Kicking It In Köln - Part 1

Never heard of Köln?  It's only Germany's fourth-largest city.  This is one of the few major cities in Germany, along with München (Munich) whose actual name in German is very different than the name you probably know the city by - Cologne.  "Köln" with the unique umlaut "O" sound is quite difficult for non-Germans to pronounce correctly.  "Kueln" said with pursed lips for the vowel part comes close, but I'm assured by German friends that I'm still not saying it correctly. 

The park along the Rhine, with the Hohenzollern bridge in the background.
Somewhat strangely, Köln is a tourist hub, despite having only one year-round claim to fame - it's massive cathedral  Germany's largest and also it's most visited tourist attraction, period.  Köln's other major attraction is it's Karneval, which is basically German Mardi Gras celebrated before the start of Lent towards the end of winter. Köln has the strange distinction of being a heavily visited city that largely lacks in touristic charm and attractions, more a function of it's convenient location as a transit hub.  Most visitors are day-trippers, stopped over on their way somewhere else, or convention traffic.

Our reasons for visiting were different.  My husband is a big fan of the Oakland, California based hip-hop group "The Coup" and Köln was their only German tour date.  Since we'd never made it all the way up there, we decided it was a great opportunity to visit a city we'd meant to get around to seeing and hadn't yet.  Besides, I'm a certified old cathedral nut, so I had to make the pilgrimage.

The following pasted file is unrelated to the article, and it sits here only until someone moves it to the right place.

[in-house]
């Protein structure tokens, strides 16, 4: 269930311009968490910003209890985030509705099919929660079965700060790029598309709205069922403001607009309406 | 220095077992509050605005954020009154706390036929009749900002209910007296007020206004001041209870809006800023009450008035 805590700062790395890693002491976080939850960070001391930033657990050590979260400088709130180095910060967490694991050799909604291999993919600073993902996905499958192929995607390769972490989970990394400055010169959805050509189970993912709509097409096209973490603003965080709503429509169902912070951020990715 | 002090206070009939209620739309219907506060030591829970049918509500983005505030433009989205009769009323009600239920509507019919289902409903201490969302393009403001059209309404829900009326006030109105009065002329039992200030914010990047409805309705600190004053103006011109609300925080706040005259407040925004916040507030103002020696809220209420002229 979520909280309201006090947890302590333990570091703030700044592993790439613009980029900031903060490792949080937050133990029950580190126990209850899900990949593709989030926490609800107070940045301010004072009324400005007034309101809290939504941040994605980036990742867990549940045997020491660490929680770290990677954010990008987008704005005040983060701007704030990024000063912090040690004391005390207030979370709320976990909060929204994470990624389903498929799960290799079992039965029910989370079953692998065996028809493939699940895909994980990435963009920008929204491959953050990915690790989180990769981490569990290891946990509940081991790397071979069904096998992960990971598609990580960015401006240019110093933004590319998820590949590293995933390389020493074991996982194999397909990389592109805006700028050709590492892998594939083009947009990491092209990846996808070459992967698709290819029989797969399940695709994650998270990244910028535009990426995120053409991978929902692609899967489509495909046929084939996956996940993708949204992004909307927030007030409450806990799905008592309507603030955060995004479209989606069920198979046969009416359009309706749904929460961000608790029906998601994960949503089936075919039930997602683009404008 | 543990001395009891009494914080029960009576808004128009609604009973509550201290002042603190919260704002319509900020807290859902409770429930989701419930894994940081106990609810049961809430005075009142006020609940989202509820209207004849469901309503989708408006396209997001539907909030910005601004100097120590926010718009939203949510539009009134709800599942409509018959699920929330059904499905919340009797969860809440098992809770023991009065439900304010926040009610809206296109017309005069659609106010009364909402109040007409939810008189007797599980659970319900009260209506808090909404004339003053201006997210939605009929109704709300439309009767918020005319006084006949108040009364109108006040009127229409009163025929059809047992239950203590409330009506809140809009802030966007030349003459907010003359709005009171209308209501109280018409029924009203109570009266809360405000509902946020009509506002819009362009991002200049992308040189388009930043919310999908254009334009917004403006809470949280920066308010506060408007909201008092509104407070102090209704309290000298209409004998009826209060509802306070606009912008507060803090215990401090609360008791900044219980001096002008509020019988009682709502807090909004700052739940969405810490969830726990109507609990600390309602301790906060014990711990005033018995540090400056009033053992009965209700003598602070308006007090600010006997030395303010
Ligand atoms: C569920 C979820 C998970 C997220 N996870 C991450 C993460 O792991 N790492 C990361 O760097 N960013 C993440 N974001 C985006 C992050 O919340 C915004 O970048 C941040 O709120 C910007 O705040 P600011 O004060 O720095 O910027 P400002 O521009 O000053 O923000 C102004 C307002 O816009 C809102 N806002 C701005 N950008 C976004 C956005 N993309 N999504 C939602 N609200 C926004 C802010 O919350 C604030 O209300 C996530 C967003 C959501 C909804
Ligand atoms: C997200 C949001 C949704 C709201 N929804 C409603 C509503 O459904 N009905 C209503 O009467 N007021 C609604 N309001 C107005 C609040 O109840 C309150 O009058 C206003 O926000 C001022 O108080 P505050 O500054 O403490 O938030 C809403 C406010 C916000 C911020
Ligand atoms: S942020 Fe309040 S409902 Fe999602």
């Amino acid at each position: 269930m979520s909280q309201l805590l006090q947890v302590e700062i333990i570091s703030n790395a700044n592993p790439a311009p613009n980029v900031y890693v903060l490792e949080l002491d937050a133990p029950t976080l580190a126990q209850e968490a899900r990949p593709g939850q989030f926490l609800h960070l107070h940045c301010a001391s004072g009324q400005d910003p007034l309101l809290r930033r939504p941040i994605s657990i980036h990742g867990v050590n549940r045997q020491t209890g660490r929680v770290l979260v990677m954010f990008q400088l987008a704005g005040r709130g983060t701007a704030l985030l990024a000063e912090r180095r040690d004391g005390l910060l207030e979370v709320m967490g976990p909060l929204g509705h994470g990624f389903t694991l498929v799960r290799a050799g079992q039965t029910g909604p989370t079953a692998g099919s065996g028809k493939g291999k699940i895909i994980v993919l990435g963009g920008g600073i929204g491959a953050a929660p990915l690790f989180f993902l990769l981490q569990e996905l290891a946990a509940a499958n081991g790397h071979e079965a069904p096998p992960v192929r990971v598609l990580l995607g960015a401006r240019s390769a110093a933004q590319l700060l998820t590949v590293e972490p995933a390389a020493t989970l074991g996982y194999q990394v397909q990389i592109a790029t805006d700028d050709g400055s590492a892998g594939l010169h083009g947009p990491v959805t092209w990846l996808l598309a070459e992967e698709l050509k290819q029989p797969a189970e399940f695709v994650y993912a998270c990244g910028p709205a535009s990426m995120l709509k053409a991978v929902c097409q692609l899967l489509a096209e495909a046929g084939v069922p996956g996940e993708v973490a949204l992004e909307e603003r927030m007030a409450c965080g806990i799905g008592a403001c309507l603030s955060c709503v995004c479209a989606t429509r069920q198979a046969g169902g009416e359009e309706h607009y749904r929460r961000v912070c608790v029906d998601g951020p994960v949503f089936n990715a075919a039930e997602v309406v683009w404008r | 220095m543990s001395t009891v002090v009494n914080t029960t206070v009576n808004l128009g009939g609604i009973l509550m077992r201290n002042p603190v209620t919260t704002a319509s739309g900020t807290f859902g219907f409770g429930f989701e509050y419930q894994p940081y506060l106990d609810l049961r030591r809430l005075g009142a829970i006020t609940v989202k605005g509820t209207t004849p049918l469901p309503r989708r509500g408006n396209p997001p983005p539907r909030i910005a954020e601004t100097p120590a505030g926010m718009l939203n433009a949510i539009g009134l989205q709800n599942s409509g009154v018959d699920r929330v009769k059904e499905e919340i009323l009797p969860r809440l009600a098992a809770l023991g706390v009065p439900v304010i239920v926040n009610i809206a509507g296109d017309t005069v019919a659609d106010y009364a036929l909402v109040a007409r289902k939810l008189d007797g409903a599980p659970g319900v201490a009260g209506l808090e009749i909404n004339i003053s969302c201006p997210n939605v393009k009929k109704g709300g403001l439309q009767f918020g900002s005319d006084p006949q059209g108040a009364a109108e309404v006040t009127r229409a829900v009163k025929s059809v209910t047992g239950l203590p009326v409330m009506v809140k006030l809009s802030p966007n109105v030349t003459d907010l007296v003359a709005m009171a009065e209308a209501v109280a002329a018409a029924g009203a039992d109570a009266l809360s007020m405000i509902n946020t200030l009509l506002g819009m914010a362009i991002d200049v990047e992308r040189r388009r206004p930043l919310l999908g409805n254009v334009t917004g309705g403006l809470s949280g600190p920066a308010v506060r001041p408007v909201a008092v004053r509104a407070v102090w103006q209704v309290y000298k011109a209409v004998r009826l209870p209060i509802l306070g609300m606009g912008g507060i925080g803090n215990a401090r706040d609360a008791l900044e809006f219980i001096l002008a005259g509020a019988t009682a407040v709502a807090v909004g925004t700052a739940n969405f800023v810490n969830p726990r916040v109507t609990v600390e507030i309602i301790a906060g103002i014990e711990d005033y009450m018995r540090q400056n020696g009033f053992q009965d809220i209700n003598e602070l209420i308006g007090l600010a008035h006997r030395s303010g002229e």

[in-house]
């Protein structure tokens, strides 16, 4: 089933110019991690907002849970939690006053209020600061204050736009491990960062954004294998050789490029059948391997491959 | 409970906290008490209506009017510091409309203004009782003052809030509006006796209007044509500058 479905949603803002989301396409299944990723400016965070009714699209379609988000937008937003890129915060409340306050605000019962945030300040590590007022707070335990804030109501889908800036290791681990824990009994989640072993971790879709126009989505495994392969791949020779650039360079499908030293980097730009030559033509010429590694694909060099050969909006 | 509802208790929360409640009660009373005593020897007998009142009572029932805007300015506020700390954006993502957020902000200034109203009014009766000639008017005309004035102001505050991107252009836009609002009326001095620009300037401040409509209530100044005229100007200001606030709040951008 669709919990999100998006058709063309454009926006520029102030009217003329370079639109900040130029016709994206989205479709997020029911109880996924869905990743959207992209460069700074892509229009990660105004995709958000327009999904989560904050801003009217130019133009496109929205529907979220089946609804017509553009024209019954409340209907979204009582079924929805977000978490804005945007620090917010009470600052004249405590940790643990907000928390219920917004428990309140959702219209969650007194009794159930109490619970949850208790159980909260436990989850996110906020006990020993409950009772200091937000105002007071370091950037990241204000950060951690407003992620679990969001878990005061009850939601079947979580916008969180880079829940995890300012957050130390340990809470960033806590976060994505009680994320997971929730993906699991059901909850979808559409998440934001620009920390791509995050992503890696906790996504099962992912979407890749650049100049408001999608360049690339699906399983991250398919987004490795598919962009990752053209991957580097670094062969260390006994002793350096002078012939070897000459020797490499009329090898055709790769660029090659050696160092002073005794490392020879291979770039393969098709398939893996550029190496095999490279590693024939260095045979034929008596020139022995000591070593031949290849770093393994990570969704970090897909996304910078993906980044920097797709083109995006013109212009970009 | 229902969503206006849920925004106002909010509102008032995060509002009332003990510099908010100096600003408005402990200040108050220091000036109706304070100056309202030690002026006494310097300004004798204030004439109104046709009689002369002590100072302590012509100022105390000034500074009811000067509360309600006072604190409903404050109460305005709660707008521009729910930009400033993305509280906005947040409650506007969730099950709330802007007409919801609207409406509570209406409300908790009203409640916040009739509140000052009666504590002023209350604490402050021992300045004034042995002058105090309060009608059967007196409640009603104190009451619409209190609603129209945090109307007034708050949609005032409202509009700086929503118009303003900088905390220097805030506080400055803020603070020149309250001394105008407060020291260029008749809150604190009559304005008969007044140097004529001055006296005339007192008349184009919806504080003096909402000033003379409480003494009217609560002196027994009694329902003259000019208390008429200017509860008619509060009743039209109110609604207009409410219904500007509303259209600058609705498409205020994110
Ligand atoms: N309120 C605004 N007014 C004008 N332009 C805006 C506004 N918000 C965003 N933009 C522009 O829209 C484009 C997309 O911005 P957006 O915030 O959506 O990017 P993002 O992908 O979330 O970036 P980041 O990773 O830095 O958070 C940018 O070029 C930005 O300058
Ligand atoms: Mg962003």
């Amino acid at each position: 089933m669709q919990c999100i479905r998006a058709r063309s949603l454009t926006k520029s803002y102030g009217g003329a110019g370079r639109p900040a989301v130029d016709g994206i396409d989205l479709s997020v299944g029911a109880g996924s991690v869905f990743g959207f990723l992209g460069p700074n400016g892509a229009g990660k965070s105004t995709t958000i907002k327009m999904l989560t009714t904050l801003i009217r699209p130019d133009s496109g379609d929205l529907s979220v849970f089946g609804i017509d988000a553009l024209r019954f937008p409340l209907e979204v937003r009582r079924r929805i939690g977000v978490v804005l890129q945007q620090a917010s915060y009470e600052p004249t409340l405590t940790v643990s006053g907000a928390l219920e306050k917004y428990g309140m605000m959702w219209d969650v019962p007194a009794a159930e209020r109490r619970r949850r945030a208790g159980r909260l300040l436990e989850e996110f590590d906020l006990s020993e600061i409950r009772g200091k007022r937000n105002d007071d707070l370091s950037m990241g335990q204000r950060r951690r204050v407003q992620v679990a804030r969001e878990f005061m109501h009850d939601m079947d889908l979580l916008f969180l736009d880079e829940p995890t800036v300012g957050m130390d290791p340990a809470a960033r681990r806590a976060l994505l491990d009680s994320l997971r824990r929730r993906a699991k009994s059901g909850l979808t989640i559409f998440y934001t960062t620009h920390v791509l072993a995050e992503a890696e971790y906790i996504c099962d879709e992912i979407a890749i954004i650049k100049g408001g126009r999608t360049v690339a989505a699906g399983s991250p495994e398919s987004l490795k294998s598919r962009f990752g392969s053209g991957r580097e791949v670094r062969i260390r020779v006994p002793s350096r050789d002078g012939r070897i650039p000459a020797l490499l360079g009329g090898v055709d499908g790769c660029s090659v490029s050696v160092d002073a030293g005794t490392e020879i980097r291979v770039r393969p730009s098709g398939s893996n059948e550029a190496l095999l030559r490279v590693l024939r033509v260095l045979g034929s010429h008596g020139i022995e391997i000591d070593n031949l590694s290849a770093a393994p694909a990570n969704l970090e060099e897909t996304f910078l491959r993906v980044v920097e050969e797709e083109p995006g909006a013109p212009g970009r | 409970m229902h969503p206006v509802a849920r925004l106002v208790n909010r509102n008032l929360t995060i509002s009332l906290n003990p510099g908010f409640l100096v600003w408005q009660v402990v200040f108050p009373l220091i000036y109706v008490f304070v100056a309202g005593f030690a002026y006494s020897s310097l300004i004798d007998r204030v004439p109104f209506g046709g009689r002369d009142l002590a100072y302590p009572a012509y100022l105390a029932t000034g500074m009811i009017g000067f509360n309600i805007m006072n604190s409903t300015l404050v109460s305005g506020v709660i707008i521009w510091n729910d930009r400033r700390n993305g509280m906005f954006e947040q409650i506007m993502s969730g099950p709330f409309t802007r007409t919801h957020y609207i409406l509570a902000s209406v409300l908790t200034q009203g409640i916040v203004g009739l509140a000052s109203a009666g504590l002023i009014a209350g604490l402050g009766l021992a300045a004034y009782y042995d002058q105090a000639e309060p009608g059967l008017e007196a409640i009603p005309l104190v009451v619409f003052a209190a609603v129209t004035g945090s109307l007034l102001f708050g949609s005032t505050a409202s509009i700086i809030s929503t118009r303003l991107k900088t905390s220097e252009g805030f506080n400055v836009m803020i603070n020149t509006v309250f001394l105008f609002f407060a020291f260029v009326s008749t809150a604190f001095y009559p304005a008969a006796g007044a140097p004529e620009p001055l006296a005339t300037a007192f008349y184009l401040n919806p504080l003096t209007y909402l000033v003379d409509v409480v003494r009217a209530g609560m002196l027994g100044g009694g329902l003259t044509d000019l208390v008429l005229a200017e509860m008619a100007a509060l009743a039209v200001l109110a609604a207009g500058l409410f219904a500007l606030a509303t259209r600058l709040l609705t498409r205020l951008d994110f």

After the comfy two-hour ICE train ride, crossing the Rhine over the Hohenzollern bridge, which is the most traversed train bridge in the world, we arrived early afternoon on a gorgeous sunny spring day.  The weather in Stuttgart hadn't been nearly as nice, so the clear blue skies and t-shirt weather certainly gave Köln a bit of a sparkle.  

That said, it was very clear we weren't in Swabia anymore.  The public transit system there is a bit bonkers, with outdated U-Bahn trains and largely non-functional ticket machines.  The Rhineish cuisine is so different from what I'm used to that I largely couldn't decipher any menu that was off the tourist track. Köln was bombed heavily during WWII, but unlike many cities in Germany, it was largely rebuilt in the style of the times, so the city features a lot of fairly unpleasant modern architecture from the 1950s through the '80s, with very few buildings even in the historic center of town being rebuilt in the old style.  Stuttgart also gets a bad rap for this, but aesthetically Stuttgart is far lovelier than Köln.  And then there's the issue of the tiny beers - even though Kölners are famously proud of their light, hoppy lager style of brew, referred to as Kölsch, they come in tiny glasses that fit only 0.2 liters of the delicious brew.  In theory, brusque but efficient Kölnish waiters are supposed to refill these small glasses constantly, without asking - you place your coaster on top of your glass to signal you don't want another - but in reality the waiters were taciturn but not particularly fast when it came to refilling your beer.  Running out of beer and having to wait isn't usually a problem in a country where often the standard size is a half-liter.

Those quibbles aside, the sun was shining, the Rhine was sparkling, and the beer was refreshing, all of which gave Köln a lovely air, at least on this particular weekend.